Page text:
Caisse caught in loonie downdraft

L'affaire de la CDPQ — le scandale


TORONTO AND MONTREAL — The Caisse de dépôt et placement du Québec on Tuesday revealed the unprecedented steps it took to exit derivative and currency hedging positions during the recent market downturn, a damage control exercise that is playing out at most major Canadian pension funds.
As speculation continues to swirl over possible losses at the country's largest pension fund, Caisse executives explained that last month, with the loonie in freefall, the fund “adjusted its currency-hedging operations in the context of the Canadian dollar's instability and closed out certain futures contracts that could have created the need for additional capital in a down market.”
The $155-billion money manager is sticking with its policy of only revealing performance at year-end.
The Caisse also sold “liquid securities” last month, a move meant to preserve capital. Sources close to the Caisse have said the fund dumped up to $10-billion of stock, but Caisse executives say the sales were “much smaller,” without giving details.

The Caisse's wheeling and dealing is typical of what large funds are doing to cope with a violent shift in markets at a time when investments are tied up in multiple currencies and long-term holdings such as real estate and private equity. The Montreal-based fund said Tuesday that “like all the world's large institutional investors, [the Caisse] has to adjust its strategies in response to a financial crisis whose course over the short term is unforeseeable.”
While the Caisse is putting the best face on strategies used to invest the retirement savings of Quebec residents, opposition politicians in the midst of an election campaign continue to question the fund's leadership and results.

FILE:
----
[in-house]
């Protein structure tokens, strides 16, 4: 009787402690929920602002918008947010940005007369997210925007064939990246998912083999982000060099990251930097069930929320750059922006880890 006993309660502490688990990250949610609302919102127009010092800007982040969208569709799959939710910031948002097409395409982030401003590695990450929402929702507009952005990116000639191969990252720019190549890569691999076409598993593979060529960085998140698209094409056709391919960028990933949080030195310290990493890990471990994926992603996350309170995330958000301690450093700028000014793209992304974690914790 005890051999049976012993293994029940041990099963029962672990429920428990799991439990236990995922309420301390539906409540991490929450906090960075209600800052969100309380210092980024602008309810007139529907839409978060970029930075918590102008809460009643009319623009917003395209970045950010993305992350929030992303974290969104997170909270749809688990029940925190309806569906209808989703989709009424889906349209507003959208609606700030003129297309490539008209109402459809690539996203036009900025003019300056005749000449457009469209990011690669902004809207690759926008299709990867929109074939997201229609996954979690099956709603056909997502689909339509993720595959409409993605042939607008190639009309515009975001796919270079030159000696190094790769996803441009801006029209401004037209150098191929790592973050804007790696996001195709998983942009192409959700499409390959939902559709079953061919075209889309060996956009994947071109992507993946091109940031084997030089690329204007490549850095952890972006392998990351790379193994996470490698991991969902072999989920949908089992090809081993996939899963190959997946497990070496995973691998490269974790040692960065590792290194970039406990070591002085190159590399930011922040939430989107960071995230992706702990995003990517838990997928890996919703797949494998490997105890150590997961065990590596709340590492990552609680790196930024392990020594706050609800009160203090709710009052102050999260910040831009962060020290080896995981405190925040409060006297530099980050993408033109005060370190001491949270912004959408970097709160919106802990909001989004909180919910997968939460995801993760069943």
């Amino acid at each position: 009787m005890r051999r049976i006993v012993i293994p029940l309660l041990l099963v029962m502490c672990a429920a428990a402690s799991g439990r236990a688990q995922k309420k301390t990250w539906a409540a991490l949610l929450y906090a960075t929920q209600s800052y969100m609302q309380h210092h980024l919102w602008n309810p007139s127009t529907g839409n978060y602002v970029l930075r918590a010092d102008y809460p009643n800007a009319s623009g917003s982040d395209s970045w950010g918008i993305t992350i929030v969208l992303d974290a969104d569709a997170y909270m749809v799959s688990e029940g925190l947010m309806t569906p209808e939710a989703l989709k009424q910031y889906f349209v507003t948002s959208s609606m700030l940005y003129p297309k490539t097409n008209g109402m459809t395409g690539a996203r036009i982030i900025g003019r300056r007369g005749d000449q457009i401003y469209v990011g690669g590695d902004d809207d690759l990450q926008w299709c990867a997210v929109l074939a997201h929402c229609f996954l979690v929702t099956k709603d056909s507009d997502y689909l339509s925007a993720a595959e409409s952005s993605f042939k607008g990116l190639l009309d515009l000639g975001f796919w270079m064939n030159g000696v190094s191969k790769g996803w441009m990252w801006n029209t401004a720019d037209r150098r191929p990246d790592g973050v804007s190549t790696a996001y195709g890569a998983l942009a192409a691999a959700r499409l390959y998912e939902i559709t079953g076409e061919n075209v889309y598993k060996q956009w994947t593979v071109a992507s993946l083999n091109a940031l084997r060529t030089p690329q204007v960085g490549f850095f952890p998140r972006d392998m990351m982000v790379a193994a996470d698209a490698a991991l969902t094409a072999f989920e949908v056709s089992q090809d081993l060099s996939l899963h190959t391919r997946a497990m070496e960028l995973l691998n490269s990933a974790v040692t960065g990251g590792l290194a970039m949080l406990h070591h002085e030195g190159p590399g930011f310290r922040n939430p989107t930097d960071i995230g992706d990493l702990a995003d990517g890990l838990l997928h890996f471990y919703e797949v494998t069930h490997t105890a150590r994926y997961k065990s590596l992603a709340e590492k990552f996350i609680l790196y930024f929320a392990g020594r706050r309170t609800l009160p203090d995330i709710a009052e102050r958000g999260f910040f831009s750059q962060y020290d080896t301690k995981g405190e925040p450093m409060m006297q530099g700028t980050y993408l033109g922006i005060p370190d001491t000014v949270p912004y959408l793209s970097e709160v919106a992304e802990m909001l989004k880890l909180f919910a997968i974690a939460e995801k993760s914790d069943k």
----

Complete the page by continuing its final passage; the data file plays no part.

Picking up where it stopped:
There has been widespread speculation in Quebec business circles that newly named Caisse chief executive officer Richard Guay will not return to the fund after a medical leave that is scheduled to end on Dec. 10 – two days after voters go to the polls. Mr. Guay took the top job in September; prior to that, he was the fund's chief investment officer.
A Caisse director who spoke on condition he not be identified said the board dismissed suggestions it has lost confidence in Mr. Guay's abilities to lead the Montreal-based fund through the global financial meltdown. The director said: “He has the full support of the board.”
The Caisse also continues to grapple with problems created by the 15-month-old freeze in Canada's $32-billion third-party asset-backed commercial paper (ABCP) market. An ABCP restructuring backed by the Caisse was to be completed by month-end but was delayed yesterday, with no new deadline set.
To date, the Caisse has written down the value of its $13-billion ABCP portfolio by $1.9-billion or 15 per cent. In contrast, Desjardins Group, another large Quebec financial institution, has written down its holdings by 30 per cent.
An executive at one of seven Quebec plans that have their money invested by the Caisse said: “There was a clear lack of oversight there. They failed to consider the liquidity risks [of having so much tied up in ABCP].”
He added that this whole saga – the ABCP freeze and the Caisse's scramble during the market meltdown – will create resentment among the different portfolio teams within the fund, since the failures of a few are pulling down results for the entire organization. “The Caisse is a confederation of fairly autonomous [portfolio management] units. There is competition between them.”

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